If he throws seven more TDs last year, how does his season look? Adding those seven TDs gives him 33 total for the year, which places him in the same realm as Joe Burrow (36) and Kirk Cousins (34), who both played one more game.

It can be argued that those qbs may have had TDs wiped out by penalties as well, but the Eagles only had one rushing TD called back, so my hunch is that taking scores off the board is somewhat rare, and that the Eagles were an outlier in this last year.

Also, adding AJ Brown and Zach Pascal should help a lot, since the Eagles lacked red zone weapons. Here are our targets and TDs in the red zone last year for our top 4 targets.

Smith 8 targets, 3 TDs.

Goedert 6 targets, 2 TDs

Reagor 5 targets, 1 TD

Watkins 7 targets, 0 TDs

Adding Brown and Pascal (at least the 2020 version) should make us more dangerous in the red zone.

Brown, 11 targets, 3 TDs.

Pascal (2020), 13 targets, 4 TDs.

Pascal and Brown will also help in the run game, since they are better blockers than Watkins and Reagor.

So how does this relate to the salary cap?

You will hear a lot of talk about dead money, and the Eagles are certainly at the top of the dead money list. But they absolutely should be. And here's why.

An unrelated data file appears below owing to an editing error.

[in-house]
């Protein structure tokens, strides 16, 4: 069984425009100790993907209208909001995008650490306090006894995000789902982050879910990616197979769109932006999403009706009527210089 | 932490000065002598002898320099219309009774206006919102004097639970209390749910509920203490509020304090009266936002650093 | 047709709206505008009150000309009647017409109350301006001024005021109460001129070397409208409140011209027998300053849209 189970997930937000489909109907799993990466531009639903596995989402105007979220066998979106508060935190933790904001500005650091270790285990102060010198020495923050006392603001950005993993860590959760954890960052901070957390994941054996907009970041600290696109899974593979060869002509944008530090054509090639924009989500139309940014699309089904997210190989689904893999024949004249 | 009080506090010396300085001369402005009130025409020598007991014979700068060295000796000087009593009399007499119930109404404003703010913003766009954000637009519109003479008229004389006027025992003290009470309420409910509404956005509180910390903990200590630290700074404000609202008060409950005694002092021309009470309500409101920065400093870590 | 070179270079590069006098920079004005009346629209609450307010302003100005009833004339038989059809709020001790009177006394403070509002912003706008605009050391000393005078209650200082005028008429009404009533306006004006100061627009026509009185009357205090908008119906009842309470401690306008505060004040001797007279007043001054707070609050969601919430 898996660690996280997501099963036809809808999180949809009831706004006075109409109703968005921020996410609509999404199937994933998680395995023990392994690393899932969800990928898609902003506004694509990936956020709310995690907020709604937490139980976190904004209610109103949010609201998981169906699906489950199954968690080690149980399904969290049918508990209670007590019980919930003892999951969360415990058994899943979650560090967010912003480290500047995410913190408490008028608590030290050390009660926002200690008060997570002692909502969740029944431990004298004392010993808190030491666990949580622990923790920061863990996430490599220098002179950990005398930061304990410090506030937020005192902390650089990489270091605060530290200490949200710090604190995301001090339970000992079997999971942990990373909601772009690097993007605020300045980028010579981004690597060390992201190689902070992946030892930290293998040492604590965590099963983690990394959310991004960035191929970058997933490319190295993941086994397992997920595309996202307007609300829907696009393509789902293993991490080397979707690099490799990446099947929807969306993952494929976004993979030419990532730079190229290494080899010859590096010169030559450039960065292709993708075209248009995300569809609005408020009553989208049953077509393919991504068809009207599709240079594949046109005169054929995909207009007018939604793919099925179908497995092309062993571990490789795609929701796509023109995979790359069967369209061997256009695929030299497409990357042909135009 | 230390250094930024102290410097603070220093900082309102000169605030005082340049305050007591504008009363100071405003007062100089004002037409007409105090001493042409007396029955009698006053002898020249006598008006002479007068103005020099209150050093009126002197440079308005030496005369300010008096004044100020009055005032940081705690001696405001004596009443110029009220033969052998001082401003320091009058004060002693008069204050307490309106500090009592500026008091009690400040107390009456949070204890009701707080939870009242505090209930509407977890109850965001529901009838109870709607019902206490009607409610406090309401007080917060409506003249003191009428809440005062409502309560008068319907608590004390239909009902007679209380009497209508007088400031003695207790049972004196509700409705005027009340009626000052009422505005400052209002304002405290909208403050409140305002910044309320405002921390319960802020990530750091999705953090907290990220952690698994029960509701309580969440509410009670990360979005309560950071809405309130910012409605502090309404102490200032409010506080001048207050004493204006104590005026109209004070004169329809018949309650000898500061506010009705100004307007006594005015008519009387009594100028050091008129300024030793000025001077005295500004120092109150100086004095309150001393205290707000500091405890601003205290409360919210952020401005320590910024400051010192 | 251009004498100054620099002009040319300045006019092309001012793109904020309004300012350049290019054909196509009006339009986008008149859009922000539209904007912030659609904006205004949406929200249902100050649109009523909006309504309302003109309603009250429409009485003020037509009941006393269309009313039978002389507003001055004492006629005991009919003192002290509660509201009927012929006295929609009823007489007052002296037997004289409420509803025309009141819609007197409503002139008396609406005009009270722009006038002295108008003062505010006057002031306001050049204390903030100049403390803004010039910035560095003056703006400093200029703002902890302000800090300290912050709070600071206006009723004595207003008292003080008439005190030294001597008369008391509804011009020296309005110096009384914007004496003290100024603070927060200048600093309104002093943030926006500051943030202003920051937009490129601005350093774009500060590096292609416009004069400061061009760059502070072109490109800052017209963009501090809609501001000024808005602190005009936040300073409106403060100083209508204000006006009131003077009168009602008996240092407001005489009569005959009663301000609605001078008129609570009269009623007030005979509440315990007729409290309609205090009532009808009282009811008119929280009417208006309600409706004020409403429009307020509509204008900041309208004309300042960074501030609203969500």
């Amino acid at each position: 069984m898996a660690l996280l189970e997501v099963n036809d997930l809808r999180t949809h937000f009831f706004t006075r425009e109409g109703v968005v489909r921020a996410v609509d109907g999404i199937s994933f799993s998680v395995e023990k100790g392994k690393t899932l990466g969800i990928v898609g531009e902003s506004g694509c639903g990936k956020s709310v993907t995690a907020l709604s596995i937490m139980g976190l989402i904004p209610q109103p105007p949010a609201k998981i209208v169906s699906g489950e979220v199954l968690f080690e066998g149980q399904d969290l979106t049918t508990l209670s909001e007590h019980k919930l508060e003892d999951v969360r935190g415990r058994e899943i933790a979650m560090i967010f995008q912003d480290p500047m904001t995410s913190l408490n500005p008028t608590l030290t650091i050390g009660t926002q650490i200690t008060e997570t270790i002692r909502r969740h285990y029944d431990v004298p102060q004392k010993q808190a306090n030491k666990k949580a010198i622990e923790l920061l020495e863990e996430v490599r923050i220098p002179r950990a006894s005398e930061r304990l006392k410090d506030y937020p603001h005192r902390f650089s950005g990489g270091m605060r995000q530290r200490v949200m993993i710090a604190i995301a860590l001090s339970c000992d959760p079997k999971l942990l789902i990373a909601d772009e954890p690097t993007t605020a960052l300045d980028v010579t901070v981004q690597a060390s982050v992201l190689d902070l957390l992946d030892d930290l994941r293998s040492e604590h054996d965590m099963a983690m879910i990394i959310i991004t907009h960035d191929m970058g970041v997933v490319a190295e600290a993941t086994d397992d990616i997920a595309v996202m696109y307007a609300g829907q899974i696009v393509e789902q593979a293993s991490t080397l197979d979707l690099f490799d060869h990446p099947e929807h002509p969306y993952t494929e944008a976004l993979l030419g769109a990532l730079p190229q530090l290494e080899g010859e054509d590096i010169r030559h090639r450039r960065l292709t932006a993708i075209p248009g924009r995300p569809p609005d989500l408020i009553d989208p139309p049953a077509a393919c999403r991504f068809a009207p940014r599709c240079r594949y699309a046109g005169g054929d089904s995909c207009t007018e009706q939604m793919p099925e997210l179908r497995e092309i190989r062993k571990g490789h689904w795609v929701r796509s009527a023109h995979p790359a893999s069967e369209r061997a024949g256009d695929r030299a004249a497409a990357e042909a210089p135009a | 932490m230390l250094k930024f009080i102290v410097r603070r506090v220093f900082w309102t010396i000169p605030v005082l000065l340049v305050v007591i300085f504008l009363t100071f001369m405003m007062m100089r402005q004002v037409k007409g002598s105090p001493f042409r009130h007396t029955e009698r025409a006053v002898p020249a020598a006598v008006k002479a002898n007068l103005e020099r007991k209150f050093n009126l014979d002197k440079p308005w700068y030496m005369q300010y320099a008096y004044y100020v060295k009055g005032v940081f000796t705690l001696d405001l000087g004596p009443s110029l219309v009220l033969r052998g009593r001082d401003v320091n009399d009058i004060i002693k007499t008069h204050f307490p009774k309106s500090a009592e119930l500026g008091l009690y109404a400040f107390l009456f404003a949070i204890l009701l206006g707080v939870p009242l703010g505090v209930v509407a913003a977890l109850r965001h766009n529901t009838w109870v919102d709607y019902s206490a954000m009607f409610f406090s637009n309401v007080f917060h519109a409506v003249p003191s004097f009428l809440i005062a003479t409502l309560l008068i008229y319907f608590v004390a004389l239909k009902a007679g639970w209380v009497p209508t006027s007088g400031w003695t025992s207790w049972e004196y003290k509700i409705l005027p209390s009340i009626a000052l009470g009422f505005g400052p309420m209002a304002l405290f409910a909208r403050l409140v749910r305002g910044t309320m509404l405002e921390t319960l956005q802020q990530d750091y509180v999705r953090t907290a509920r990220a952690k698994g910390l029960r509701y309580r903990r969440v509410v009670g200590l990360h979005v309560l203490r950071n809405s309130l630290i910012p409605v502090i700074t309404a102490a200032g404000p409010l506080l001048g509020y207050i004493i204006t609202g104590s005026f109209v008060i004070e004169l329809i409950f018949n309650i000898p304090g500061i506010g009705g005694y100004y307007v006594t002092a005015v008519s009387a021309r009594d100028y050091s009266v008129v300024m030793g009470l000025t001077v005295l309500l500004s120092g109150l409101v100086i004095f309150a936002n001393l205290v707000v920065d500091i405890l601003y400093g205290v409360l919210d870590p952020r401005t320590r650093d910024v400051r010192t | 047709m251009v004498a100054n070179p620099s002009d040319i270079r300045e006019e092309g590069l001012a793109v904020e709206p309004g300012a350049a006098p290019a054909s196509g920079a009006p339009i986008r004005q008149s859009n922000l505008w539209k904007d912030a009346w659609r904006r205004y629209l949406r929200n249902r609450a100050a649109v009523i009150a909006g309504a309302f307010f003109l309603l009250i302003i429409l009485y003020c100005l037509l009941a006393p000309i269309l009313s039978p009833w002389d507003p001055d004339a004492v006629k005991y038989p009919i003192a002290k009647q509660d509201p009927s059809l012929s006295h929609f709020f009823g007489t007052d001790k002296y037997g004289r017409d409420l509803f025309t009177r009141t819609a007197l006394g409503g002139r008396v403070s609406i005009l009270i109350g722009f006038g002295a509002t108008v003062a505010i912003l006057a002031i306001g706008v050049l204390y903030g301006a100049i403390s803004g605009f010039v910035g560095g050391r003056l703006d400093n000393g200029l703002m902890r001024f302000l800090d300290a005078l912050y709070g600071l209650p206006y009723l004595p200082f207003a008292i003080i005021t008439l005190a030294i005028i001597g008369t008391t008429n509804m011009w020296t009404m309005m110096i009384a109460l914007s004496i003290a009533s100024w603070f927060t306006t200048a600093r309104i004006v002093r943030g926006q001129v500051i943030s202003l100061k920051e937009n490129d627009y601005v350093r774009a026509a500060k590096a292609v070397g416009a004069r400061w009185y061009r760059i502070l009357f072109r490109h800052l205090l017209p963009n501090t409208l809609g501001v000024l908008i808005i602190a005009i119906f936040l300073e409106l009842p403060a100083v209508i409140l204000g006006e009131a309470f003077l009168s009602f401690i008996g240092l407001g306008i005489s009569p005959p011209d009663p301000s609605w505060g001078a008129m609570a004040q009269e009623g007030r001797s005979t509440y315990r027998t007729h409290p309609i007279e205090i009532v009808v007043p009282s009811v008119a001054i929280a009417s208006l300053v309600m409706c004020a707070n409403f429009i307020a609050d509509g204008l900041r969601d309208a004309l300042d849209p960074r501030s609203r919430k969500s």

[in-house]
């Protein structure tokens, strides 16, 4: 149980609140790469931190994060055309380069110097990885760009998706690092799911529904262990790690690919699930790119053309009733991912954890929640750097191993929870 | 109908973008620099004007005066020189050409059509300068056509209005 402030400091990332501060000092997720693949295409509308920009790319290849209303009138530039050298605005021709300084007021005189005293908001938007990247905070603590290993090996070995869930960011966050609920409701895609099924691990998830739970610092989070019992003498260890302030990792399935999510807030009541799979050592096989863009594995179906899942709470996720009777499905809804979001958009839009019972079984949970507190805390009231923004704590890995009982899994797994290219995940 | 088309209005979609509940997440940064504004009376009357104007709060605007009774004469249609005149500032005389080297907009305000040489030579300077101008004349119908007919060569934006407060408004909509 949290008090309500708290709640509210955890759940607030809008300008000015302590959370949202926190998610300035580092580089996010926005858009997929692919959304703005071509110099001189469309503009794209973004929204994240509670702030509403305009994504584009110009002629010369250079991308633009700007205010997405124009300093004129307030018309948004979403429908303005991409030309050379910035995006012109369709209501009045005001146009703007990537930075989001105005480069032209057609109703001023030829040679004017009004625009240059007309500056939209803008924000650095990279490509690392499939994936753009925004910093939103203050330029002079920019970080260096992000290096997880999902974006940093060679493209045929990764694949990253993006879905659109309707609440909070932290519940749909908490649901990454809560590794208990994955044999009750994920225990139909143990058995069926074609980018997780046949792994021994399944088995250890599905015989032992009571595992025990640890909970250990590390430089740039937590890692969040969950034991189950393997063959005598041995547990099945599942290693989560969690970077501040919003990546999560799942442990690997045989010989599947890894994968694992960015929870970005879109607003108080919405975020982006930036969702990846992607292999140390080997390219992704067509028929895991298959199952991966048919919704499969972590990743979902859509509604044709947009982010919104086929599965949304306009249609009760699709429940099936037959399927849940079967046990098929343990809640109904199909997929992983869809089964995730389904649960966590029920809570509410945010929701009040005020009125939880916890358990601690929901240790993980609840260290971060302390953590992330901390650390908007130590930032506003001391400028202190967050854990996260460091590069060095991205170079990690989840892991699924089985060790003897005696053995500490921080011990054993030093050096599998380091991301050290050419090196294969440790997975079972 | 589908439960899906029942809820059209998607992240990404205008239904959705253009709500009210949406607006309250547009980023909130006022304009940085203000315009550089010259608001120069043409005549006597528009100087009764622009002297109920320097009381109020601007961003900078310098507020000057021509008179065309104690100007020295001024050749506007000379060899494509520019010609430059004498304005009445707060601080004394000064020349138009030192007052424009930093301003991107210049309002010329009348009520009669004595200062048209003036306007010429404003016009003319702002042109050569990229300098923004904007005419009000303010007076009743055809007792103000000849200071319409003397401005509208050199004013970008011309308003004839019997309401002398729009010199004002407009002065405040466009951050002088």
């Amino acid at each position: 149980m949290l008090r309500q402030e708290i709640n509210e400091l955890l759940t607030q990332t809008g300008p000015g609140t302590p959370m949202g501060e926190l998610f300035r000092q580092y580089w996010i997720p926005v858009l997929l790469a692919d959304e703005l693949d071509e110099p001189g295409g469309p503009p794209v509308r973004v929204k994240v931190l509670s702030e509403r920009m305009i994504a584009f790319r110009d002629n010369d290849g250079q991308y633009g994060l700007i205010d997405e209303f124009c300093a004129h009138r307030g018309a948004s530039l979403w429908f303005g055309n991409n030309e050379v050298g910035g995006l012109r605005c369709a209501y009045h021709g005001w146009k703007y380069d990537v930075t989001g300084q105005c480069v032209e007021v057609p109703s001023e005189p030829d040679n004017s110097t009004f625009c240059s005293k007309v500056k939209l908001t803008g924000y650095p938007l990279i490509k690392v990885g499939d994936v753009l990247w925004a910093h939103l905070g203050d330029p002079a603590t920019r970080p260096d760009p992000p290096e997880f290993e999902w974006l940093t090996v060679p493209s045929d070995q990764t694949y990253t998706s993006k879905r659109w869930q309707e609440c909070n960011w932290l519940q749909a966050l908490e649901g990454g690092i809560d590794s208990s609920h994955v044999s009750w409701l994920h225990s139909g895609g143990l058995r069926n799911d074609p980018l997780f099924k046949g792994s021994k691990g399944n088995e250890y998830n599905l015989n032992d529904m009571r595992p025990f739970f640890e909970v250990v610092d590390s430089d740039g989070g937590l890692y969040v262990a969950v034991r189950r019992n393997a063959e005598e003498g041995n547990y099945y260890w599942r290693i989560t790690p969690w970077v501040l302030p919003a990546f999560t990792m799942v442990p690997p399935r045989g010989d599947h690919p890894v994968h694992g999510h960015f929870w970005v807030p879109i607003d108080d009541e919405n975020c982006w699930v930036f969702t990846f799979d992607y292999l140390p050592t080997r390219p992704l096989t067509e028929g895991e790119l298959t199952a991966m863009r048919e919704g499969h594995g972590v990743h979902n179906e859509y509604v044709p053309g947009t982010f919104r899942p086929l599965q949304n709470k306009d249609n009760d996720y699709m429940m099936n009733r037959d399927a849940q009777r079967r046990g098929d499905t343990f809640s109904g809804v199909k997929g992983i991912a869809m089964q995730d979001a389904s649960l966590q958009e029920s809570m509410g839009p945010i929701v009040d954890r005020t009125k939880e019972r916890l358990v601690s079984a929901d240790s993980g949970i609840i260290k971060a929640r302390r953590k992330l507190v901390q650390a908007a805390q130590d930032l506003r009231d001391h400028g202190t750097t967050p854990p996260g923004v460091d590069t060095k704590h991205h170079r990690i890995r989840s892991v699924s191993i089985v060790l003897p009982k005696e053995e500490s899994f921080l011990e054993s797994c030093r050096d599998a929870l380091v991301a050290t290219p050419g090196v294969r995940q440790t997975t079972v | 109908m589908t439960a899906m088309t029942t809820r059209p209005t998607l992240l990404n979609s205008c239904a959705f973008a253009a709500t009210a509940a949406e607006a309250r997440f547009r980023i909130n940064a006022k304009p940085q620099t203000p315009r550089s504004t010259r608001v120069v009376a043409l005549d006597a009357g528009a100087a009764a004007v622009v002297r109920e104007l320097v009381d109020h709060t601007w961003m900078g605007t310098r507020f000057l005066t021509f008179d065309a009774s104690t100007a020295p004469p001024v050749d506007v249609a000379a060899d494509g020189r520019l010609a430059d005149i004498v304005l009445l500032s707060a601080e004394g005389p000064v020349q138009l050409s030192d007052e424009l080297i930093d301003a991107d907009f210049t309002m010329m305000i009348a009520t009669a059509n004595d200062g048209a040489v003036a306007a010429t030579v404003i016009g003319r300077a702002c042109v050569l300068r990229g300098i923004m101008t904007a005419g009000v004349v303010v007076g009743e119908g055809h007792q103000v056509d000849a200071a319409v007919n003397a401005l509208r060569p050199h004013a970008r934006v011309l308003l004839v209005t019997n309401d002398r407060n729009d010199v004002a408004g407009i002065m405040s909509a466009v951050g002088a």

Right now they are spending nothing on the qb position. As noted, Hurts will make less for a whole season than Rodgers will make in the first three quarters of week one. So we should be using that money in other areas. The dead cap hits mean that the Eagles are essentially spending future cap dollars this year, much like having a mortgage.

The Eagles could have easily decided to not do this. They could have decided not to sign Brown and Pascal, as well as Bradberry, Reddick, Cox and White. But I like the fact that the team has shown a willingness to support Jalen Hurts by giving him a competitive team to play for. If you look at the raw numbers, his life in the red zone should be much easier, and that's where qbs make their money.

Rodgers last year had 63 red zone completions and 28 TDs.

Hurts had 32 completions and 13 TDs.

We may never get that level of play out of Hurts, but Kirk Cousins had 44 completions and 22 TDs, which is certainly in the realm of the achievable.

What is perhaps most surprising is that Burrow and Hurts were almost the same throwing-wise in the red zone. He had 32 completions and 16 TDs. He was an outlier since a lot of his TDs were simply throwing deep to Chase (8 TDs of over 20 yards.)

So it makes sense to move "all in" on Hurts, since we are really only spending future dollars. And those dollars aren't really needed until we have to pay a qb a lot of money. And that day could be pretty far down the road. Even if Hurts gets a huge contract, that cap hit won't come into play until 2025, and the team will have two years to prepare for it. If they draft a qb next year in the first round, that big hit won't kick in until 2029.

So if you are worried about the salary cap, don't. It's not an issue right now or anytime in the future.

As far as Hurts, this is probably the best team an Eagles qb has had in a long time, and it's mainly due to his low salary. So let's see how he does surrounded by enough talent to potentially win it all.